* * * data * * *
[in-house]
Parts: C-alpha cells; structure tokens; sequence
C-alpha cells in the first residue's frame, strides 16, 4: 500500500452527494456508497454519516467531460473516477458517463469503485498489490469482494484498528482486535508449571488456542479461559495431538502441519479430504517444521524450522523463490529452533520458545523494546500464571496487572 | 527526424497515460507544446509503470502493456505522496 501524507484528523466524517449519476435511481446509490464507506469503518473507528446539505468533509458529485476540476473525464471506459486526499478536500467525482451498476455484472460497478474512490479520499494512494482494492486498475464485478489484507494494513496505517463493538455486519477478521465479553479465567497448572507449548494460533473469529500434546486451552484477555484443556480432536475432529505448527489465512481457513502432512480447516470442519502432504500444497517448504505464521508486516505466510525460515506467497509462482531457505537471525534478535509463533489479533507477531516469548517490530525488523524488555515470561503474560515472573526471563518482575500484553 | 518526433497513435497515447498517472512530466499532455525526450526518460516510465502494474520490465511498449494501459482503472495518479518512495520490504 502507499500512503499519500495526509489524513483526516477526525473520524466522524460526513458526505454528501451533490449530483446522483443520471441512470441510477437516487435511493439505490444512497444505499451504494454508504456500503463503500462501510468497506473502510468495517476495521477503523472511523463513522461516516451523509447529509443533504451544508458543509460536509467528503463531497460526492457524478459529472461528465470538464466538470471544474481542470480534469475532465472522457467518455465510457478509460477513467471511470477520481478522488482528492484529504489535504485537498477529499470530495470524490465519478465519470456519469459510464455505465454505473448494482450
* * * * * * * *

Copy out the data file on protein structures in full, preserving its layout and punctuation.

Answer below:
[in-house]
Parts: C-alpha cells; structure tokens; sequence
C-alpha cells in the first residue's frame, strides 16, 4: 500500500452527494456508497454519516467531460473516477458517463469503485498489490469482494484498528482486535508449571488456542479461559495431538502441519479430504517444521524450522523463490529452533520458545523494546500464571496487572 | 527526424497515460507544446509503470502493456505522496 501524507484528523466524517449519476435511481446509490464507506469503518473507528446539505468533509458529485476540476473525464471506459486526499478536500467525482451498476455484472460497478474512490479520499494512494482494492486498475464485478489484507494494513496505517463493538455486519477478521465479553479465567497448572507449548494460533473469529500434546486451552484477555484443556480432536475432529505448527489465512481457513502432512480447516470442519502432504500444497517448504505464521508486516505466510525460515506467497509462482531457505537471525534478535509463533489479533507477531516469548517490530525488523524488555515470561503474560515472573526471563518482575500484553 | 518526433497513435497515447498517472512530466499532455525526450526518460516510465502494474520490465511498449494501459482503472495518479518512495520490504 502507499500512503499519500495526509489524513483526516477526525473520524466522524460526513458526505454528501451533490449530483446522483443520471441512470441510477437516487435511493439505490444512497444505499451504494454508504456500503463503500462501510468497506473502510468495517476495521477503523472511523463513522461516516451523509447529509443533504451544508458543509460536509467528503463531497460526492457524478459529472461528465470538464466538470471544474481542470480534469475532465472522457467518455465510457478509460477513467471511470477520481478522488482528492484529504489535504485537498477529499470530495470524490465519478465519470456519469459510464455505465454505473448494482450